Sorting the Alchemic Differences
I was about to make a review of the new Fullmetal Alchemist (Brotherhood) series and try to compare it to the first FMA series and as I was reading over the internet, I chanced upon this great review from a person named Deni Stoner. She had everything in my mind typed in her review – and more.
So here’s her review of the Fullmetal Alchemist Brotherhood series:
“What can be said about a remake? Especially when the original was so good?
“Fullmetal Alchemist: Brotherhood opens with the kind of grand introduction that seems to claim that, well actually, not much needs to be said at all. It does in fact assume you are already well familiar with larger than life characters of Edward and Alphonse Elric, throwing itself straight into the action – a rogue alchemist wrecking the city and gunning for King Bradley’s head. It doesn’t seem to care much whether you even know what an alchemist is, or a King Bradley for that matter, and proceeds to present all the regular characters the way the season return of your favourite sit-com would. Of course, this is probably a safer bet than Friends; if there’s a single anime fan on the planet who hasn’t at least heard of FMA, they’re possibly one in a billion.
“And likely those 999,999,999 fans who have more than heard of FMA will be wondering – what’s changed? After all, no one’s under the illusion that this could have ever been a continuation of the original series, considering what happened.
“So why the remake? Or, to be more exact, what will the remake involve other than being a more faithful rendition of the longer narrative of Hiromu Arakawa’s manga (which at time of this article is marking its 22nd volume in Japan)?
Well, it’s still a little early to tell. So far, some of the most remarkable differences are in the way the art is rendered. Looking back on the original series, it has a distinctly standard, ‘cartoony’ sort of look to it; lines are blacker and thicker, colours brighter. The new and improved Fullmetal is a little softer, a little lighter, and a lot more grown up. It stays as true – perhaps ever truer – to Arakawa’s style, and it certainly hasn’t lost any of the breath-taking fluidity of its action sequences, but overall, it looks as if it’s already rolling its sleeves up in order to get down and dirty. It wasn’t until the Chimera story arc that the original series started to show how shockingly brutal it could be, but this incarnation has nothing to prove: we already know and we just can’t wait.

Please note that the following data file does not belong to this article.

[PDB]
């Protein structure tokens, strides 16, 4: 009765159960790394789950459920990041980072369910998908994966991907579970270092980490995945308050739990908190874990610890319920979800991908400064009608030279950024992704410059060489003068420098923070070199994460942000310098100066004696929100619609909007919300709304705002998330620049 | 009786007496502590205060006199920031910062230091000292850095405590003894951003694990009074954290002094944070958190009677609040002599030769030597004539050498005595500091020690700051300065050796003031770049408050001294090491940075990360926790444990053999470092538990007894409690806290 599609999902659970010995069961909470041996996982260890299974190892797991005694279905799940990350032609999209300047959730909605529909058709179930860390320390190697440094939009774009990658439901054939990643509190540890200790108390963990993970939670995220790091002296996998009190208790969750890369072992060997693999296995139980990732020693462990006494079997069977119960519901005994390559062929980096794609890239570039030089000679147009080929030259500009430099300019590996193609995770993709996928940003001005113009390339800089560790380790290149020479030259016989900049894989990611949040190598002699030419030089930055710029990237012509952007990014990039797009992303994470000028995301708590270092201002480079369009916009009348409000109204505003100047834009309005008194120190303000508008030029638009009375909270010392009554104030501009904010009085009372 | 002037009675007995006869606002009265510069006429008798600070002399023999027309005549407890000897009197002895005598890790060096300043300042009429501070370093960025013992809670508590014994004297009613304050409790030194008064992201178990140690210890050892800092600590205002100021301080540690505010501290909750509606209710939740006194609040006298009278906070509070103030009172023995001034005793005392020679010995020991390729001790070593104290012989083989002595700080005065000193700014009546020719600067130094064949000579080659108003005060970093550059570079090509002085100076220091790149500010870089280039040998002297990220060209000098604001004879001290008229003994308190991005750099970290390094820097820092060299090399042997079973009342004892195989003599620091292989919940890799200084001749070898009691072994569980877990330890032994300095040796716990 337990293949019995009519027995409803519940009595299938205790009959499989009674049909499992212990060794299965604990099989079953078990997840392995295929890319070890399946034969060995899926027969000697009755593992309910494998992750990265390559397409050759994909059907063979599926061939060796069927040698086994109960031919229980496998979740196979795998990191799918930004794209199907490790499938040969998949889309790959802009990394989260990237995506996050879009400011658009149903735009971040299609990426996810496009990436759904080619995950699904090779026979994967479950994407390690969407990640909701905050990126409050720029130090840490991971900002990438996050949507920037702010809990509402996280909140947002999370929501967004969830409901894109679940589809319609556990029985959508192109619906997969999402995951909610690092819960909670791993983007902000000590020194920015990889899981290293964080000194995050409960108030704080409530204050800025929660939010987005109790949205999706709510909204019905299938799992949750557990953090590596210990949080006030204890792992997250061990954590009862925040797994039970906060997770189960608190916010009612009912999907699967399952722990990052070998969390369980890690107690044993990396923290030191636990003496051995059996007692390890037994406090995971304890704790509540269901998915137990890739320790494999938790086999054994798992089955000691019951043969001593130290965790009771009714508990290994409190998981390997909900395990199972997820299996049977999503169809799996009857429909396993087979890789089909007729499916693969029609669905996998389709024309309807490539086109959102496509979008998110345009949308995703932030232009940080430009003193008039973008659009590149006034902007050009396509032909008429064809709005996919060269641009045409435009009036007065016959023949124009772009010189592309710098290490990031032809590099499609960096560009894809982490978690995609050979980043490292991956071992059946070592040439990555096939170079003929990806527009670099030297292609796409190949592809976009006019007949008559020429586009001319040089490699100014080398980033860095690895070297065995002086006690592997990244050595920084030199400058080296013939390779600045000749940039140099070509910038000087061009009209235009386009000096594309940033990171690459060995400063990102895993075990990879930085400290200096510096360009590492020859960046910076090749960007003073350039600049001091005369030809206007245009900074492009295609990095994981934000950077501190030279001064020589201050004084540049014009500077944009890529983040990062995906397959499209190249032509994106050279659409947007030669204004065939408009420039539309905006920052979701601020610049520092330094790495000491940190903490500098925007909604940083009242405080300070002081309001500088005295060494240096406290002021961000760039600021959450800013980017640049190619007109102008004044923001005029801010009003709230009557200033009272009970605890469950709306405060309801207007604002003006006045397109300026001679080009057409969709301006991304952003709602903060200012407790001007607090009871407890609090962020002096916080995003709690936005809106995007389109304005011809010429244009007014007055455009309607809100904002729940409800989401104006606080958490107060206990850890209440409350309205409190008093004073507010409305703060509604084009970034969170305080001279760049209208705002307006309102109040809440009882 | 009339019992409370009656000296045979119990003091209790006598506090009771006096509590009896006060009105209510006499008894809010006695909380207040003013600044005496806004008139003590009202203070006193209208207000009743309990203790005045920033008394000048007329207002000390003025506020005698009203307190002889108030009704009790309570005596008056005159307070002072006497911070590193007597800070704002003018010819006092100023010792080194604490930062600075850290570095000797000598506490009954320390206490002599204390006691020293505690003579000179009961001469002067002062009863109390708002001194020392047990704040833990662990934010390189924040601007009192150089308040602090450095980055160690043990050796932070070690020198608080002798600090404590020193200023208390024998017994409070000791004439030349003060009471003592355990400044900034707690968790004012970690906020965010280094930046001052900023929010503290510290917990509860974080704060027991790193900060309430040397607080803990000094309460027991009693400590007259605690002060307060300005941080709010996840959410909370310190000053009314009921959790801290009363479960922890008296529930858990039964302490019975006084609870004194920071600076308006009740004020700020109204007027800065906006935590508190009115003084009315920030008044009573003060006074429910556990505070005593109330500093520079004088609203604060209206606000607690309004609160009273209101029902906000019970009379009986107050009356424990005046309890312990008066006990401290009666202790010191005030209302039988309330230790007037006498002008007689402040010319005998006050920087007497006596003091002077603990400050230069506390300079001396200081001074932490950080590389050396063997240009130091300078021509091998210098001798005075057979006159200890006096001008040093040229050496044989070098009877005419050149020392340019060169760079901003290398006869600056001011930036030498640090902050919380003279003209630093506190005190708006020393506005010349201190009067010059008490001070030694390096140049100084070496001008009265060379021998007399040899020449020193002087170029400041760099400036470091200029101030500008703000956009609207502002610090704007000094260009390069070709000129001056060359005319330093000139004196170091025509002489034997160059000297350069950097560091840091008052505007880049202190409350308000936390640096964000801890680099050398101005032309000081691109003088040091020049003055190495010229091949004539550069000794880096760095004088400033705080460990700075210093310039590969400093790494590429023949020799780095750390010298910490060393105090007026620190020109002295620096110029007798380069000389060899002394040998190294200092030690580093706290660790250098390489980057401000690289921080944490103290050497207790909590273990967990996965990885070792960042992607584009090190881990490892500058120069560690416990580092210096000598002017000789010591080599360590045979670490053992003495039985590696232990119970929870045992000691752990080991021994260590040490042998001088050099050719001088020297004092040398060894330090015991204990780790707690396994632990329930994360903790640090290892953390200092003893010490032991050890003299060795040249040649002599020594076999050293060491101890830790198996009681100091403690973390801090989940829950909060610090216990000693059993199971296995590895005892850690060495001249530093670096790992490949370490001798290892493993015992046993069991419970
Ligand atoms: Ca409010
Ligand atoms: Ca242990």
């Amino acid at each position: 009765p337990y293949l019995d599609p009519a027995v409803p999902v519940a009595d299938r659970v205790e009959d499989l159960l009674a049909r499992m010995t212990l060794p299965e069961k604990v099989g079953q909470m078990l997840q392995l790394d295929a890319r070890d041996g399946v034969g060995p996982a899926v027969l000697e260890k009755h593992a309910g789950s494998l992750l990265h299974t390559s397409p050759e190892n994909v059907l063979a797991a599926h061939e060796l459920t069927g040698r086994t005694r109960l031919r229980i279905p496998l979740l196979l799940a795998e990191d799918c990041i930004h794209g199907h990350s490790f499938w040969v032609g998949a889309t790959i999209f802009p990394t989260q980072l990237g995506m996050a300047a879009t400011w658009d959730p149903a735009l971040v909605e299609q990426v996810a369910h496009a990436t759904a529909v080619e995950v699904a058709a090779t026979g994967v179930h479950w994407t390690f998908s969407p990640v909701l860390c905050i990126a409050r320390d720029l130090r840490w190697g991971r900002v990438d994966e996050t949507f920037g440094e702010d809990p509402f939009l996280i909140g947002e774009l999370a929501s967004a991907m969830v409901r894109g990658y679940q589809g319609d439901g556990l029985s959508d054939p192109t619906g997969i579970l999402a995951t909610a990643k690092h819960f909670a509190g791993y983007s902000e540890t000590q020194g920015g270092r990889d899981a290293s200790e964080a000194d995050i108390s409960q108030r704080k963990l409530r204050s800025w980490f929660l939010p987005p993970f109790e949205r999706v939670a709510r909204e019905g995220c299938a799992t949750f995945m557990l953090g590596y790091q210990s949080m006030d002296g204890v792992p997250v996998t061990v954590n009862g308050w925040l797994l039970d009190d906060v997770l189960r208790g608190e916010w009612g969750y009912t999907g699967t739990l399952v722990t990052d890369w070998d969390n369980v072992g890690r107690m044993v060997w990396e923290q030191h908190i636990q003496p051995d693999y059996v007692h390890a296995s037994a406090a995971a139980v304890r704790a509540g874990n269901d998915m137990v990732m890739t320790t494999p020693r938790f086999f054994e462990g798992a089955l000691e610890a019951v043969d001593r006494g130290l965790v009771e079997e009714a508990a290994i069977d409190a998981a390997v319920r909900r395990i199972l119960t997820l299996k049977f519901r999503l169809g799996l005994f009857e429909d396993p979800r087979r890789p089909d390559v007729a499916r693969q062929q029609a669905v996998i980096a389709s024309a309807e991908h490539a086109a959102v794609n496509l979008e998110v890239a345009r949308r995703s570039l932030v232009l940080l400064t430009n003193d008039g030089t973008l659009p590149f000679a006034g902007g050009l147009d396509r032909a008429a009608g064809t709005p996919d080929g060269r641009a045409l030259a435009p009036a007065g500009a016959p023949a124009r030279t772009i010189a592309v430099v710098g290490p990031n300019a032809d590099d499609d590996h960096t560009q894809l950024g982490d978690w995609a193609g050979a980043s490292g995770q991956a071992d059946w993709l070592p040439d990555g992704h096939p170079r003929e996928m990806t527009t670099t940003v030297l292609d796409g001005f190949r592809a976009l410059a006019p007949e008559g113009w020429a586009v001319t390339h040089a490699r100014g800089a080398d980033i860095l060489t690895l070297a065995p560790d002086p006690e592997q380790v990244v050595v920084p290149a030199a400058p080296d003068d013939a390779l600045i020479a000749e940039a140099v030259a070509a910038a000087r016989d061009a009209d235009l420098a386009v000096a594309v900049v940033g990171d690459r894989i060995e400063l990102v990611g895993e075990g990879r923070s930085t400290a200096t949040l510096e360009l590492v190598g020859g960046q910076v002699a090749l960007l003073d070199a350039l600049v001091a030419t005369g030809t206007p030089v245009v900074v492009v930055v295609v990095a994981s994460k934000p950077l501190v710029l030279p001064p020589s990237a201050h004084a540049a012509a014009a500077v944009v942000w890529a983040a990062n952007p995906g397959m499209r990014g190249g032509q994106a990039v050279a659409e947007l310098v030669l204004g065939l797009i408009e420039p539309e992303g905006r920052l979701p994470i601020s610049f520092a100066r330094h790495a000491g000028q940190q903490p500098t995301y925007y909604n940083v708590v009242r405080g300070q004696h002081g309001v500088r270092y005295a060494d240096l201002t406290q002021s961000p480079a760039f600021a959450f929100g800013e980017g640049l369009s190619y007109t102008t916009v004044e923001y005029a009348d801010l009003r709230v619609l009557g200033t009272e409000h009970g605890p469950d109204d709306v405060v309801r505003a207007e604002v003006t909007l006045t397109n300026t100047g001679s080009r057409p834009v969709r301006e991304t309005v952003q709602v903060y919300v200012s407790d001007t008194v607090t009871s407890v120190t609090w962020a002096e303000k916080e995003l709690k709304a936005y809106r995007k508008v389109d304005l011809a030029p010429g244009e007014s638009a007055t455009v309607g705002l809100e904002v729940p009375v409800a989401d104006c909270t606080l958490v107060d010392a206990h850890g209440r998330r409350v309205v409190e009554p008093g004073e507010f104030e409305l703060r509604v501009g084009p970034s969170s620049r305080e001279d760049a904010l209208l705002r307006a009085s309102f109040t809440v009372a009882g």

“But unfortunately, it’s also lost a few things that made its predecessor so great – many of the Japanese cast, for one. Toru Ohkawa’s mean and cynical tones as Colonel Roy Mustang, the cool as a cucumber Flame Alchemist, have been replaced by the smooth vocalisations of Miki Shinichiro, possibly the second most popular voice actor in Japan next to Toshiyuki Morikawa. In fact, the new cast line up is a little like a What’s Out What’s In list – so far in fact only Ed, Al and Mustang’s brother in arms, the irrepressible Maes Hughes (still played by the awesome Keiji Fujiwara) are almost the only main veterans. It remains to be seen whether the studio managed to resecure the talents of Junichi Suwabe as Greed, since he’s known to not necessarily need to work, but if you’re a fan of the manga, you may be pleased to know either way – it’s the pivotal Greed arc where the original anime series departed from the storyline and where this series plans to get back on track.
“In terms of execution, Brotherhood can’t necessarily be faulted. Of course, it’s difficult to judge without resetting one’s brain back to before you saw first series, but again in contrast – and I’m arguing here that any attempt at a remake invites critical comparisons to the original – they seem to have sacrificed some of the early narrative tension for expediency. This is a shame, but maybe unavoidable; they’re not speaking to a virgin audience anymore. No, they’re speaking to experience, and heavy expectation. They’re speaking to people who are pretty much going to say yeah we know all this already, just hurry up and get to the good stuff, and that kind of pressure would certainly explain why they speed through the brothers’ background a little, narrating it rather than allowing time and events to punctuate and describe the tragedy of the Elric’s past.
“It’s not necessarily a bad thing. Those who loved FMA first are likely to love it again, and those people not all that impressed with the idea of a remake are going to tune back in when the drama starts to ramp up at the original point of departure from the manga (mark my words, oh cynical anime convention goer whom I overheard saying it was “just ” Fullmetal Alchemist). And as for Madman’s awesome premiere coup and this whole live streaming for four days after the Japanese airing deal – how awesome is it to be a) watching something legitimately pretty much faster than it can be subbed and b) not adding to the cram space (or the cost) involved in buying another 4 episode DVD? Very awesome, that’s how awesome.
“But not as awesome as the fact that here, finally, is the story the way the creator intended it. It’s like that whole Shamballa thing never happened, like Hughes never, well, you know, and Greed doesn’t… well, okay, maybe later, or like Roy never has to add to his wardrobe (all question of skirts aside). It’s like Fullmetal Alchemist, only better. It’s all the things we loved about FMA, without the part where it ended.”
by Deni Stoner
If you want to read more of Deni Stoner’s reviews, check out her page here.